Sept. 26, 2015
NOTRE DAME, Ind. - Freshman quarterback Brandon Wimbush tried to make his mark for the University of Notre Dame football team during summer camp.
Wimbush broke into the open, and faced Fighting Irish All-American linebacker Jaylon Smith.
"I had the leverage ... he tried to shake-and-bake ... I made the play," Smith remember about teaching the freshman a lesson.
On Saturday, in his first action for the Fighting Irish, Wimbush faked a handoff late in the third quarter against Massachusetts. He pulled off one juke, evaded the grasp of a would-be tackler, and sprinted 58 yards for a touchdown.
No. 6/8 Notre Dame crushed Massachusetts, 62-27, the most points the Irish have scored since 1996.
Notre Dame scored nine touchdowns, and on four of the touchdowns, the ball was in the hands of a freshman.
Punter returner C.J. Sanders started an Irish breakaway with a 50-yard punt return for a touchdown as the Irish pulled away from a UMass team that closed to 21-20 midway through the second quarter.
Running back Dexter Williams slashed through the Minutemen for a 14-yard TD run in the third quarter, capping a flurry of 27 Irish points in 9:58, as the Irish pulled ahead 48-20.
Wimbush, subbing in for starting quarterback DeShone Kizer, worked his magic on the 58-yard touchdown run late in the third quarter.
Notre Dame's final lightning bolt was a 70-yard scoring run by Josh Adams.
Wimbush loved the immediate impact that the freshmen were able to make when they got their chance.
"That was a surreal moment for me," Wimbush said of the 58-yard touchdown run. "You have 80,000 people screaming ... what else could you wish for as an 18-year old?
"Last week, they had this run implemented in the offense for me, as one of my package plays. I had the dream and vision of scoring on this exact play."
Wimbush said that the Irish freshman arrived on the Notre Dame campus as a close group.
"We got here on June 12th, and right from then, we bonded as a freshman class," Wimbush said. "We had memories from previous summers, at these camps, and we always got in extra work. We knew we were going to be special, and it's playing out now.
"When we're off the football field, I think we're even closer. We want to do community service together. There's so much that Notre Dame offers, and we try to get each other involved in all of these different activities on campus. I think our togetherness will make us very successful in the future."
Adams said that the Notre Dame coaches have built a family feeling for the freshmen to step into when they arrive on campus. That has been a huge factor in helping the freshmen feel at home, and facilitating success. Williams said that he looks at his fellow freshmen like brothers, knowing that they have his back, and he has theirs.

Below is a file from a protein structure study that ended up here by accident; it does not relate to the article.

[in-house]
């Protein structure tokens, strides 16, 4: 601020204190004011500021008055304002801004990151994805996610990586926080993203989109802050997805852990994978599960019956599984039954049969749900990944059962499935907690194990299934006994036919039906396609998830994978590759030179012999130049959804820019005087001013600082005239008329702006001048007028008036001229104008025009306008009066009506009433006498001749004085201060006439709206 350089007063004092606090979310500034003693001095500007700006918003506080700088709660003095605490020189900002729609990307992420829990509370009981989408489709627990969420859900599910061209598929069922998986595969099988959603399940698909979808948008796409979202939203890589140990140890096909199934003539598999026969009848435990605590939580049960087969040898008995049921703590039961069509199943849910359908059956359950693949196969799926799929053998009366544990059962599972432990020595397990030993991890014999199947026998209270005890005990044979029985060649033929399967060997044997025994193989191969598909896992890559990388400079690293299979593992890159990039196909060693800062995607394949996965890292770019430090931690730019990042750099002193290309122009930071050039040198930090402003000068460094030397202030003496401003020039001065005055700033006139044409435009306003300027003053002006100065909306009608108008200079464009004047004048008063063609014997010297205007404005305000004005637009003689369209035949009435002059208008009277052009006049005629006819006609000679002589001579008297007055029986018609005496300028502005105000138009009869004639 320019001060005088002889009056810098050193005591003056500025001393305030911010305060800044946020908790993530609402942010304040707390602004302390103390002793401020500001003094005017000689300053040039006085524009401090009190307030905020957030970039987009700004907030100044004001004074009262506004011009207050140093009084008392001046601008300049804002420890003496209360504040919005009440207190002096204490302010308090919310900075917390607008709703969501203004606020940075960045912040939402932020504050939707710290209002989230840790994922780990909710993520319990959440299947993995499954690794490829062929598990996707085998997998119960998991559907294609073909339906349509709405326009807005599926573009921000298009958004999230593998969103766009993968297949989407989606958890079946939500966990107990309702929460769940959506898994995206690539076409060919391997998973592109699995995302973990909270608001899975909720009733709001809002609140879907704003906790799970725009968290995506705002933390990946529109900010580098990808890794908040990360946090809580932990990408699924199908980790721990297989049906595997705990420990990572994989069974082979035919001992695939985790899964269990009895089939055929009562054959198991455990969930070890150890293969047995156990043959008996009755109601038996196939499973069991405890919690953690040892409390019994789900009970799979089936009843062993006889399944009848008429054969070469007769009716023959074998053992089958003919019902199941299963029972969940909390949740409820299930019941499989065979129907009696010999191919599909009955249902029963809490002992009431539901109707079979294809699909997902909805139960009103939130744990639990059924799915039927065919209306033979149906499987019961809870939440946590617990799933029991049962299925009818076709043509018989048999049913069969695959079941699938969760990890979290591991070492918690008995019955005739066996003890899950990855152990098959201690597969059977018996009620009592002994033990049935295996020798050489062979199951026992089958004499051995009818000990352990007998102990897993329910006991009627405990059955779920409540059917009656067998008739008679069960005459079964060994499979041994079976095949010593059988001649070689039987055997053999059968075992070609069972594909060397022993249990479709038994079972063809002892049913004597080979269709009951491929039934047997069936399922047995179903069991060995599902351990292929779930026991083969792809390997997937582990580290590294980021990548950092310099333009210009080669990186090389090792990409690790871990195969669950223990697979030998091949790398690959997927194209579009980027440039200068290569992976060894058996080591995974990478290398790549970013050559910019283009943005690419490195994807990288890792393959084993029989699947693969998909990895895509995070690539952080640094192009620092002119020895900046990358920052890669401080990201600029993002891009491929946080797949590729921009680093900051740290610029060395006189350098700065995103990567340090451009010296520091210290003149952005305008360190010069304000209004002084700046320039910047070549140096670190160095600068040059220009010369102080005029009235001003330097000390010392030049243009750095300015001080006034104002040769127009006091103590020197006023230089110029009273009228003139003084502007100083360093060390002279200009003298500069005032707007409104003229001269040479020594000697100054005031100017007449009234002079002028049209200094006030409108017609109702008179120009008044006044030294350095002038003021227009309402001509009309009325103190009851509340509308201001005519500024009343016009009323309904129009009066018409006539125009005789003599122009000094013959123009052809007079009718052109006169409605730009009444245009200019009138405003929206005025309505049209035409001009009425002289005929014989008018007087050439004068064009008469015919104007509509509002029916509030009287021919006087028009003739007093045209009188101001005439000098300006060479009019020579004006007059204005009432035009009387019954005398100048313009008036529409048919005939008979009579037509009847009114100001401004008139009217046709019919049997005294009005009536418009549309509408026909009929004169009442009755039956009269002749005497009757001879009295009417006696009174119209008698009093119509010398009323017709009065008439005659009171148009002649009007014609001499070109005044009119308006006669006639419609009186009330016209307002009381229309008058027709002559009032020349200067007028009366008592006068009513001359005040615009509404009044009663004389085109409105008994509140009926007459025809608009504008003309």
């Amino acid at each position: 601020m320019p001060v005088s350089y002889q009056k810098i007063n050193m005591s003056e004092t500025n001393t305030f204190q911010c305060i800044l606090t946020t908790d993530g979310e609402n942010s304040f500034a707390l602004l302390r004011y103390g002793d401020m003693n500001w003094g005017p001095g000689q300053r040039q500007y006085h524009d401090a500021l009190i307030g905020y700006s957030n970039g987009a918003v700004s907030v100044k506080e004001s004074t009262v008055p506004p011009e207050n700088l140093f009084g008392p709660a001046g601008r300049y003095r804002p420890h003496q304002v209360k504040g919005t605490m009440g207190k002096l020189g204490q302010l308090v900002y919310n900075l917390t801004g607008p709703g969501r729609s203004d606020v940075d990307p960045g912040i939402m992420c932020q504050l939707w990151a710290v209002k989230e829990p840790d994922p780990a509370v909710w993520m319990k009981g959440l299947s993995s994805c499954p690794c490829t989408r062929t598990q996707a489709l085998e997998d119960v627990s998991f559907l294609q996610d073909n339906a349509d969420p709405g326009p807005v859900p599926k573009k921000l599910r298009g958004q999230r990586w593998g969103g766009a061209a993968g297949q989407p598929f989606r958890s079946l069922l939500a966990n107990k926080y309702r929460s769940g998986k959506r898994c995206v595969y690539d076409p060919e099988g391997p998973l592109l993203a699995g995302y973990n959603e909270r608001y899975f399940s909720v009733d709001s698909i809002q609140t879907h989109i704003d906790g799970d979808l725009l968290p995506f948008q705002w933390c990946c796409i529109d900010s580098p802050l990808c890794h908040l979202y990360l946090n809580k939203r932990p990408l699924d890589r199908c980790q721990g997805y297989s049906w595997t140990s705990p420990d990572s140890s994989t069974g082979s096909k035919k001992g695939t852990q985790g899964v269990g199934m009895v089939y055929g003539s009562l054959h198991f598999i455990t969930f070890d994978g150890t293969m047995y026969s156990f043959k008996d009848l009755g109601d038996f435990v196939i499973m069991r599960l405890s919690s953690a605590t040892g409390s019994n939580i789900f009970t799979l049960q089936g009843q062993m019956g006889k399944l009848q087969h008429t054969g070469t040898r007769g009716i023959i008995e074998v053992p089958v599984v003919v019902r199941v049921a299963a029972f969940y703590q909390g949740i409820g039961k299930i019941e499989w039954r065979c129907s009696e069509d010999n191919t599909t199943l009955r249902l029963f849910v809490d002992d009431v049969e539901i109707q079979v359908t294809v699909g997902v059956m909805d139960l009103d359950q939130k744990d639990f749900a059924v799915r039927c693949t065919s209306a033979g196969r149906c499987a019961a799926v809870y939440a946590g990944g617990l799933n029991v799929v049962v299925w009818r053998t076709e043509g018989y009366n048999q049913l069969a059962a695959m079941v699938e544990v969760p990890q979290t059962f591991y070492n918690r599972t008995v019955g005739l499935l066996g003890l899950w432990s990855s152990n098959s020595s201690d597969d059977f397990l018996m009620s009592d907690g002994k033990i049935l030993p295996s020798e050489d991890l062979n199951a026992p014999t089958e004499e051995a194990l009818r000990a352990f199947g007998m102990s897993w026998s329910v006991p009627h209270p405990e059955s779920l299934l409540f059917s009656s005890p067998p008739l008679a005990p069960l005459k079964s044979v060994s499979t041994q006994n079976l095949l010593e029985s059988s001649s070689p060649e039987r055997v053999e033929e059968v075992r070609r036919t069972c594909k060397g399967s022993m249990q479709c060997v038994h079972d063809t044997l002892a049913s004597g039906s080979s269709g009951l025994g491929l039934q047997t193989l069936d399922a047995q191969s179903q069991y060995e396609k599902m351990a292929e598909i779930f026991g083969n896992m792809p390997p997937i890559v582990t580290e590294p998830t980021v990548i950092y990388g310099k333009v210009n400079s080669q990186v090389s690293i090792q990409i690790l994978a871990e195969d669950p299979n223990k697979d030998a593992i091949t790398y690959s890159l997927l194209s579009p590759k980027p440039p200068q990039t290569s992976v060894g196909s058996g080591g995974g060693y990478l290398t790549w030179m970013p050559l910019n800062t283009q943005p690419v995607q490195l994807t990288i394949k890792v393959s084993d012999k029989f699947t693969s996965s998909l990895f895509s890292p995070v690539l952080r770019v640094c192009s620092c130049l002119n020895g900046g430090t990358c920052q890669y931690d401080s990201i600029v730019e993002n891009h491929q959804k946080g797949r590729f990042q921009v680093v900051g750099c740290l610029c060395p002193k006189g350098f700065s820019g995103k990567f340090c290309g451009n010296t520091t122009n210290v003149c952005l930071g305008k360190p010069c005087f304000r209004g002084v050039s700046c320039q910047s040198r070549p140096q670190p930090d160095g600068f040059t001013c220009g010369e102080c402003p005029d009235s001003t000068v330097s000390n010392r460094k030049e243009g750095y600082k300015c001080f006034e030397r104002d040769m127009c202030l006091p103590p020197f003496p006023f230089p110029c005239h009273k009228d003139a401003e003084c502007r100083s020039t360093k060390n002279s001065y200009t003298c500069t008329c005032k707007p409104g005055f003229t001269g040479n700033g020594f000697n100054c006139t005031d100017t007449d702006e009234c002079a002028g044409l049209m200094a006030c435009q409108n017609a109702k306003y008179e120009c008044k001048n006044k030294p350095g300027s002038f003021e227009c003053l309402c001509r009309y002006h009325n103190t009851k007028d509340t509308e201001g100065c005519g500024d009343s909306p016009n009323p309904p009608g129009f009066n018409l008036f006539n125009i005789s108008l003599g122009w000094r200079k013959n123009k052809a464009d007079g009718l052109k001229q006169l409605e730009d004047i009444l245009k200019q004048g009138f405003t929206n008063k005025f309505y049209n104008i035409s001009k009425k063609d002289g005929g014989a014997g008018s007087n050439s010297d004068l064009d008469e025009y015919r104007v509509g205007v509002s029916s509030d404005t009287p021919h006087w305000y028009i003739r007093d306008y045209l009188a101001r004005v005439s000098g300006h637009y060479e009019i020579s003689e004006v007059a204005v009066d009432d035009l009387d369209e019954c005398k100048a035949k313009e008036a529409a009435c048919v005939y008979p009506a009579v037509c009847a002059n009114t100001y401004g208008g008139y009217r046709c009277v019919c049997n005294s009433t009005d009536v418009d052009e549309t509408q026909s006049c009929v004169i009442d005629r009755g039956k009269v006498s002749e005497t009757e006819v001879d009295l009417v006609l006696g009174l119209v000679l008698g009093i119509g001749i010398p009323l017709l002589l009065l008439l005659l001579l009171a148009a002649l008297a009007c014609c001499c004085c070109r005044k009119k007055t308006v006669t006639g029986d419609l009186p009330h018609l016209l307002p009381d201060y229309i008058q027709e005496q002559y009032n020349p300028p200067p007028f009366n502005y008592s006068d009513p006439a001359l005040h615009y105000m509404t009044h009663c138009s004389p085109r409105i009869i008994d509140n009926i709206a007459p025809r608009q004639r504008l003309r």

Wimbush feels that social media helped the freshmen create bonds before they put on the golden helmet.
"Through social media, we were able to meet each other and start building bonds, even though we were from different parts of the country," Wimbush said. "I would probably never meet Equanimeous St. Brown before we came here if it weren't for social media, him being from California, me being from New Jersey. All the freshmen were doing group chats before we got here."
Notre Dame's coaching staff has played a key role in helping the freshmen develop into students of the game. Different teaching techniques have helped the freshmen pick up the college game quickly.
"Coach (Brian) Kelly, coach (Mike) Sanford, coach (Mike) Denbrock have done a great job of preparing me," Wimbush said. "I was probably as comfortable as ever when I came out onto the field. No jitters."
Notre Dame's upperclassmen have also helped the freshmen transition to the college game, and light up the scoreboard.
"The older players have been great about helping us," Williams said. "They play a big part in taking their time to work with us, and walk us through things step-by-step."
Adams said that the freshmen had a great day thanks to the older players.
"We're just trying to do our job and step up," Adams said. "We're looking at the examples that have been set before us, and try to achieve what our coaches and teammates believe we can do. We just look to the older guys and try to learn from them and take it to the next level. That's the great thing about this team, the older players look out for us and take care of us."
Smith knows that the freshmen have a chance to carve out a special legacy in an Irish uniform.
"We're going to be in good hands in the future with those guys," said Smith. "Will Fuller and I were talking about it toward the end of the game. There is so much potential with this class. Time will tell, but I definitely see the potential. I understand what they're capable of. I get to go against them and see them every day. They can be very special."